Babies for Sale: The Scandal of China’s Single Child Policy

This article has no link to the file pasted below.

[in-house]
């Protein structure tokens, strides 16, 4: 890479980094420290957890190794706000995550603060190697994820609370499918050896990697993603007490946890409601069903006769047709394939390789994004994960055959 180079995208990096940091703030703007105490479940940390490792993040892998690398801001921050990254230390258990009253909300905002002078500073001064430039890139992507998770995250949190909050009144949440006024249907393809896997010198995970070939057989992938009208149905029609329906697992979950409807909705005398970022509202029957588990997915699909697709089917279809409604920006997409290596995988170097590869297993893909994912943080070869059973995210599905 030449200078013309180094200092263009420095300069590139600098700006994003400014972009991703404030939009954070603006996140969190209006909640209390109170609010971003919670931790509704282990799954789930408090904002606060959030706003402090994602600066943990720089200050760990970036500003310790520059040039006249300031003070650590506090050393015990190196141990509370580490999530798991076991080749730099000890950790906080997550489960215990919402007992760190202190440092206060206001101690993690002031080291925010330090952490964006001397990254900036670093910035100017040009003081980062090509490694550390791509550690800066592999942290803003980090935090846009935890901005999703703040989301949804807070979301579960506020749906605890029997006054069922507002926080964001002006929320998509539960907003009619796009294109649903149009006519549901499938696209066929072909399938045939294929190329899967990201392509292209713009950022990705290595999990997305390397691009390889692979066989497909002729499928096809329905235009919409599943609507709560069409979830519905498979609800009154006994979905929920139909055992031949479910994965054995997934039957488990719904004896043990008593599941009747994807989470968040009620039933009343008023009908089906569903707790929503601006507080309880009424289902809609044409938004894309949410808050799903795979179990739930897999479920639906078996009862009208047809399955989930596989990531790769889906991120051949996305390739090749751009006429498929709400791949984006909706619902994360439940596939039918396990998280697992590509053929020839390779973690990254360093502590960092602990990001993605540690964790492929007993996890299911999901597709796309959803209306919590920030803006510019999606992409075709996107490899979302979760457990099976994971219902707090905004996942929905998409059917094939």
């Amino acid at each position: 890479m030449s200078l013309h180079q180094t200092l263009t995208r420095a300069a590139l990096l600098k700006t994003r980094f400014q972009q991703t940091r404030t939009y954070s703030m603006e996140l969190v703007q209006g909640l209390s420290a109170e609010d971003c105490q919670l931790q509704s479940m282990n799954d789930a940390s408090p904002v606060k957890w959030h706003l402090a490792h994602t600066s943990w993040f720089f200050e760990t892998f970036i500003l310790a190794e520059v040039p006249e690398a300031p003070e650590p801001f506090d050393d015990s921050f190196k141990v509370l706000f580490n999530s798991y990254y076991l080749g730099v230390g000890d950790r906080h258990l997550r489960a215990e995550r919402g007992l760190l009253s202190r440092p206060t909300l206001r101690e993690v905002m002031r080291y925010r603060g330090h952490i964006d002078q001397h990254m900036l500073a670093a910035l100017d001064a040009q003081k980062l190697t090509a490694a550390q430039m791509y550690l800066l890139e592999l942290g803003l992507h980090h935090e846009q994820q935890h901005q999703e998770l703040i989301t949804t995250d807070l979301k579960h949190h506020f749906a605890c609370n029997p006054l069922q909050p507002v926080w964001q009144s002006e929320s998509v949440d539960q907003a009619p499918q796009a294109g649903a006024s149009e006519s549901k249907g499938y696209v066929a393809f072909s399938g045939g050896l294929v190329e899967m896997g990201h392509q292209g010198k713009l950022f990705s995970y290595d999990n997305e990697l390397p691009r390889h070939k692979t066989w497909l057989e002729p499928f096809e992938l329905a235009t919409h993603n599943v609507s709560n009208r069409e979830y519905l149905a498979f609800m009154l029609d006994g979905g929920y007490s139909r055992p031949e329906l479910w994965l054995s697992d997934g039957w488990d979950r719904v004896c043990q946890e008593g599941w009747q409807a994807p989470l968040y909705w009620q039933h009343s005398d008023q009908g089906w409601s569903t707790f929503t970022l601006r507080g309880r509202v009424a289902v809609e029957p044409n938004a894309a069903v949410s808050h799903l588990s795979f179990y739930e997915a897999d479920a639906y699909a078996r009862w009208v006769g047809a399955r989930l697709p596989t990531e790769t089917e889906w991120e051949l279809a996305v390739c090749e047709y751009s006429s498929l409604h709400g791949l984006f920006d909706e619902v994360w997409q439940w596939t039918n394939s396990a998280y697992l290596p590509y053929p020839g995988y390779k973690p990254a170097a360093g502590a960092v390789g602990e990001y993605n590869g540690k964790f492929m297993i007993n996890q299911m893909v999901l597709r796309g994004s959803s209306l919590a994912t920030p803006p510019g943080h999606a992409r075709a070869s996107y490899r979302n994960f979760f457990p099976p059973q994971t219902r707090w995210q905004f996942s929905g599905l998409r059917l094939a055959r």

Babies for sale: The scandal of China’s brutal single child policy Lying on a spartan bed, feeding her tiny daughter from a bottle, teenager Wai Ling describes her heartbreaking dilemma. Under China’s strict birth-control laws, Wai Ling, 19, and her boyfriend, 21, are too young to get married – and without being married they can’t register their daughter’s birth. They could bribe a state official to turn a blind eye, but that would cost far more than they could ever afford – half a year’s salary of £1,300. Sickening trade: A boy like this is worth £1,200 to China’s child snatchers The alternative of a court appearance and swingeing fine for having an illegal child would be equally ruinous – so Wai Ling feels she has little choice but to sell her newborn baby to a child trafficker. Even the thought of handing over her baby causes her unbearable pain. “Every mother assumes she will be with her child for ever,” she cries plaintively. “But soon she will be growing up in another family. As a mother, I really want to watch her grow every day with me. But I know that’s not possible.” Twelve years ago, Kate Blewitt and Brian Wood’s award-winning documentary The Dying Rooms caused international outrage with its shocking footage of malnourished Chinese babies being left to die of starvation in state-run orphanages. Now the film-makers have returned to China to find out what effect the country’s capitalist explosion is having on Beijing’s brutal and unbending Single Child Policy. Wai Ling’s harrowing story is revealed in their special Dispatches programme, China’s Stolen Babies, which reveals...